Resale Royalty

Why Resale Royalties?
The California Resale Royalties Act took effect on January 1, 1977 and gives visual artists the right to participate in any profit derived from their works of fine art. It is the first piece of legislation of its kind in the USA and places California at the forefront of a growing international movement to improve the legal position of artists.

In other creative fields artists are able to benefit from continuing commercial use of their work e.g. the sale of published sheet music, public performance (live and broadcast) of their music, and sale of sound recordings which incorporate their music. Readers will also be familiar with the attempts being made to introduce a public lending right to benefit authors. Visual artists, by contrast, are rewarded for only one kind of commercial use: sale of reproductions of their work (in magazines, posters, cards, and so on). They have no right to receive a royalty when their work is commercially used by resale.

‘The legislative intent of the California Resale Royalties Act is to fill this gap in the federal copyright laws by giving visual artists the right to receive a royalty whenever their work is resold at a profit. The Act thus expresses a principle of parity between the visual artist and other creators, and it gives recognition – in the visual arts – to the underlying policy of the Constitution that all creators should have the right to participate in the commercial use of their work.’

The Act
The Act is designed to implement this policy and its major provisions are as follows:

  1. The seller or the seller’s agent shall pay the artist 5% of the gross sale price whenever a work of fine art is resold within the State of California or by a California resident.
  2. The artist’s right to receive this royalty may not be transferred and it can only be waved by a written agreement, which gives the artist a royalty in excess of 5%.
  3. The Act applies to private sale between collectors, to auction sales, and to sales by a gallery, dealer, broker, museum or other agent.
  4. The Act applies to works of fine art, ‘an original painting, sculpture or drawing’, created before or after 1st January 1977.

If the artist cannot be found, provision is made for the royalty to be paid to the California Arts Council, which has a duty to find the artist within seven years.

The Act does not, obviously, apply to the first sale and does not apply to resales for less than $1000, nor to works which are resold for less than their original purchase price. It does not apply to resales after the artist’s death.

Enforcement
The right to receive a resale royalty may be enforced only in a civil suit by the artist against the seller or the seller’s agent within three years of the date of resale, or one year after the discovery of the resale, whichever is the longer.

The California Arts Council has a key role to play in the enforcement of the Act. At this stage it is not likely that many sellers will be able to locate the entitled artist, and the royalties will be transferred to the Council. To meet its statutory responsibility to locate the artist, the Council is creating a computerised artists’ registry. It has developed a questionnaire and has invited artists to register; without registration, it is clear that no artist can expect to receive any resale royalties.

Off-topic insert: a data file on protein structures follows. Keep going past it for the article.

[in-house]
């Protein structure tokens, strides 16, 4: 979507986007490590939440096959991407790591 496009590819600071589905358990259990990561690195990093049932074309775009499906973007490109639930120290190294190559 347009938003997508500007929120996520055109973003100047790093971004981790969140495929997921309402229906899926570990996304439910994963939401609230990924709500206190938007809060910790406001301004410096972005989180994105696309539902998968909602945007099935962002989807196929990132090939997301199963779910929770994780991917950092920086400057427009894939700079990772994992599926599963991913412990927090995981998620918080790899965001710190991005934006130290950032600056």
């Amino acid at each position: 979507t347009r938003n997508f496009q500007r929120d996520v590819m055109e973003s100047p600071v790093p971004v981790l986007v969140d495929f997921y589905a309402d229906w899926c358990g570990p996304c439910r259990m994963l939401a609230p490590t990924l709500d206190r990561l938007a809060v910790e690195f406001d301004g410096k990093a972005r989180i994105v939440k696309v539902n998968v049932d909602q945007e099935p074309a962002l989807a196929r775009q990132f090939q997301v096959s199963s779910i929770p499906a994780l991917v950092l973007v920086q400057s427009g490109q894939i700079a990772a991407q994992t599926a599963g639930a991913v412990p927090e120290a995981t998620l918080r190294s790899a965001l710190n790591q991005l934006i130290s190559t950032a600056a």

Conclusion
The California legislature has taken the first step towards protecting the artist in this way, and the Act described in this article will serve as a model for any subsequent legislation. The Act recognises that the art market is international and it extends its provisions to resales by a Californian resident, which may in fact take place in San Francisco, New York or London.

The next step is national legislation in the USA and, hopefully, in Britain, followed by international co-operation and enforcement.

Although this legislation is American and as such must be viewed in the light of American laws and art markets, it does raise the issue of resale royalties in Britain – a country which, as a signatory to the Berne Copyright Convention (discussed in this column last month), has already undertaken to enact a resale royalties law but has not yet done so. The advantages are clear: artists would share the commercial profit gained from the use of their art; the knowledge of this potential share would encourage many to sell their works at a lower price and at an earlier stage in their careers; any increased sales would help many to shed the potential burdens of capital transfer tax, particularly onerous when many valuable works are left unsold at death; increased sales would also make more art publicly available, and, perhaps, at prices more people could afford; artists would be encouraged to keep track of their work – particularly important also for accounting, cataloguing, copyright, restoration and exhibition purposes; and the establishment of artists, indexes would be stimulated, in a response, perhaps, to a potential disadvantage of such a law: enforcement of it.

The complete answer to enforcement is of course, for every nation to enact an internationally reciprocal resale royalty law: France, Germany and Italy have; now California has.

© Henry Lydiate

[Henry Lydiate gratefully acknowledges the kind assistance of Hamish Sandison, Executive Director of Bay Area Lawyers for the Arts San Francisco, in the preparation of this article].

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This article is from the Artlaw Archive of Henry Lydiate's columns published in Art Monthly since 1976, and may contain out of date material. The article is for information only, and not for the purpose of providing legal advice. Readers should consult a solicitor for legal advice on specific matters. Artists can get free online legal information from Artquest.